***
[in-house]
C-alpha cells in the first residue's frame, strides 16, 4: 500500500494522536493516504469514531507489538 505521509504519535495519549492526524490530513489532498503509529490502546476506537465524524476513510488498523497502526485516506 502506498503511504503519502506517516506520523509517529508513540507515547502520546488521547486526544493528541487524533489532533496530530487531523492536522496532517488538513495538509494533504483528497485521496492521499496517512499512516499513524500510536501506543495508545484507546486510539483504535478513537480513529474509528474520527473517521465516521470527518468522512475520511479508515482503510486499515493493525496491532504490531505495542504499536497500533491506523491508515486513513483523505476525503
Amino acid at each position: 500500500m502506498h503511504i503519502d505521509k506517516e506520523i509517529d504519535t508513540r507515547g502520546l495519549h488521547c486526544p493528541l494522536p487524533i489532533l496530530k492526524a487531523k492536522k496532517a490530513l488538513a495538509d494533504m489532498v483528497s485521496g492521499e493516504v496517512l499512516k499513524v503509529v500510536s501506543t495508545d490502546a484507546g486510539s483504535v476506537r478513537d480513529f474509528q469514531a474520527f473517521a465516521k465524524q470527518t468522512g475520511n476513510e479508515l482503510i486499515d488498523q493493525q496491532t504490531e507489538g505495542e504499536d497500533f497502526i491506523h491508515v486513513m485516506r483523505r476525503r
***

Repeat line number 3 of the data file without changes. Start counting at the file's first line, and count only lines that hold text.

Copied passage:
Amino acid at each position: 500500500m502506498h503511504i503519502d505521509k506517516e506520523i509517529d504519535t508513540r507515547g502520546l495519549h488521547c486526544p493528541l494522536p487524533i489532533l496530530k492526524a487531523k492536522k496532517a490530513l488538513a495538509d494533504m489532498v483528497s485521496g492521499e493516504v496517512l499512516k499513524v503509529v500510536s501506543t495508545d490502546a484507546g486510539s483504535v476506537r478513537d480513529f474509528q469514531a474520527f473517521a465516521k465524524q470527518t468522512g475520511n476513510e479508515l482503510i486499515d488498523q493493525q496491532t504490531e507489538g505495542e504499536d497500533f497502526i491506523h491508515v486513513m485516506r483523505r476525503r